The fate of the small GI practice: Independence or strength in numbers?

Physician practices across many specialties are opting for hospital owners or merging to leverage the power of larger numbers, but does this trend hold as much sway for small GI practices?

Ask a Gastroenterologist is a weekly series of questions posed to GI physicians around the country on business and clinical issues affecting the field of gastroenterology. We invite all gastroenterologists to submit responses.

Next week's question: If you could change one thing to improve healthcare and the GI field, what would it be?

Please submit responses to Carrie Pallardy at cpallardy@beckershealthcare.com by Thursday, October 15, at 5 p.m. CST.

Maxwell Chait MD FACP, FACG, AGAF, FASGE, ColumbiaDoctors Medical Group (Hartsdale, N.Y.): Although many independent practices are opting to become part of a hospital system or a larger practice to stay in business, smaller gastroenterology practices may be able to survive. For a smaller GI practice to survive, practice leaders need to evaluate the market and competitors and assess the practice's financial situation to become more competitive compared to practices of similar or larger size in its local market.

When deciding whether to remain independent or participate in these arrangements, GI practices need to analyze the risks and benefits of the joining other practice arrangements or remain as an independent GI practice. Some of the more critical criteria regarding the decision of the GI practice to become part of a hospital system or larger practice include the loss of control over the direction and operation of the practice, the implications of being an employee rather than a business owner and the ability of gastroenterologists and employees to function effectively and thrive professionally in the different larger culture.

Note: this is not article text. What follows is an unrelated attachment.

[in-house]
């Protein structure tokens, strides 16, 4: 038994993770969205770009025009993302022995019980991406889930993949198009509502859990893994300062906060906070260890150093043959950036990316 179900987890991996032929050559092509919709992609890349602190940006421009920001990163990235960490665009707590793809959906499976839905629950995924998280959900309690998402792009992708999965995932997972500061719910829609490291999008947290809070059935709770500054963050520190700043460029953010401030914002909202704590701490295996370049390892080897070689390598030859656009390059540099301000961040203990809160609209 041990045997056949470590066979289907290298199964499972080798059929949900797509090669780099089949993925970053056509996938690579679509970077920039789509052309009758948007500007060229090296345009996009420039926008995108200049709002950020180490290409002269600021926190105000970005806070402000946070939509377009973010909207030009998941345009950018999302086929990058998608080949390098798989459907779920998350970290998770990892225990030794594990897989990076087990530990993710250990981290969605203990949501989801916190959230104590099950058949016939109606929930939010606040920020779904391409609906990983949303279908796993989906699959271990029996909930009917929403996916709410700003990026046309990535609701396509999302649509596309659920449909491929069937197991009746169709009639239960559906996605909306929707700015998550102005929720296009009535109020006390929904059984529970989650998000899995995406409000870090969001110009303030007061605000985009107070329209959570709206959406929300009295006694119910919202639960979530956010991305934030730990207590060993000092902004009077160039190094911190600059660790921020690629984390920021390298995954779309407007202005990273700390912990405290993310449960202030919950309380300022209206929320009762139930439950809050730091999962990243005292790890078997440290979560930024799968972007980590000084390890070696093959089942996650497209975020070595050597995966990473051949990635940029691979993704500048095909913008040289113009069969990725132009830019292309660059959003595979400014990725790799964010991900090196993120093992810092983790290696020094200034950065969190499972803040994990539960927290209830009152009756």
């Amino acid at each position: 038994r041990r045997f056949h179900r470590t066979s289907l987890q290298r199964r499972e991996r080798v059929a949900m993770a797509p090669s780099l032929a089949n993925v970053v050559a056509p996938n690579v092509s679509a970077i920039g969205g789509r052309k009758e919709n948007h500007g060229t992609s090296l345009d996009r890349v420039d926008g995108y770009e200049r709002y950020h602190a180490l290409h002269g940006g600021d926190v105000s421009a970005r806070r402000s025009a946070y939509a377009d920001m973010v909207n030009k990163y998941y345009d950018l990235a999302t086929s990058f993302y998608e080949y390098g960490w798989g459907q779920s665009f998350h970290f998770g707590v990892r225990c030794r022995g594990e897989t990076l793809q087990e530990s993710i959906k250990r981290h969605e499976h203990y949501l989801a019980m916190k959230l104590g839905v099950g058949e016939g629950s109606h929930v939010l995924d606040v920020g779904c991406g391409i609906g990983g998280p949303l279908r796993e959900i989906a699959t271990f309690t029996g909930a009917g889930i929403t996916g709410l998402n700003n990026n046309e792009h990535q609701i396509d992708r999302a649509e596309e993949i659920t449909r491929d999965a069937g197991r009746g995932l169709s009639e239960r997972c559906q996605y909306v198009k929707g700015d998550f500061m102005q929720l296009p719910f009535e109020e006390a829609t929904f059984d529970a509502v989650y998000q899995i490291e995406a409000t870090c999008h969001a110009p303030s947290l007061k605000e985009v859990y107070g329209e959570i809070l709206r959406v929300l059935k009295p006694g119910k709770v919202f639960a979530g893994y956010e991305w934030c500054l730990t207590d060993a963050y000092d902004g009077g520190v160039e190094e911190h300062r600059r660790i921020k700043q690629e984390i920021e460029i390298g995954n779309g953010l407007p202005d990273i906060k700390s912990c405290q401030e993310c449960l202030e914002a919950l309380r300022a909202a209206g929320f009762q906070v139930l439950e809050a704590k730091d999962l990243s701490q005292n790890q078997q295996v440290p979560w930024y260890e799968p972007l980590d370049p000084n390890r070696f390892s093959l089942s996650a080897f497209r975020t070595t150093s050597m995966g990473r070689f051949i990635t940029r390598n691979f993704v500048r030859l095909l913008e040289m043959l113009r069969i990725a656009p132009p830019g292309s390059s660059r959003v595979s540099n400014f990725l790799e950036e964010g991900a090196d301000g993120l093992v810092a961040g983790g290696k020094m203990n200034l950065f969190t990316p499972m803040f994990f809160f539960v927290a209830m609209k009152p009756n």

To remain in business, practice leaders need to assess their EMR and other technology solutions that will either contribute or diminish productivity and efficiency, evaluate insurer contracts and delivery systems to assure the financial integrity of the group, know which providers give the highest value of quality, access and cost for the GI practice and its patients and assess staffing of clinical and non-clinical employees for the volume and acuity of patients to move into this new healthcare world. Essentially, GI practice leaders must have the necessary skills for data analysis and strategy and understand the financial situations they will face as the new healthcare system evolves.

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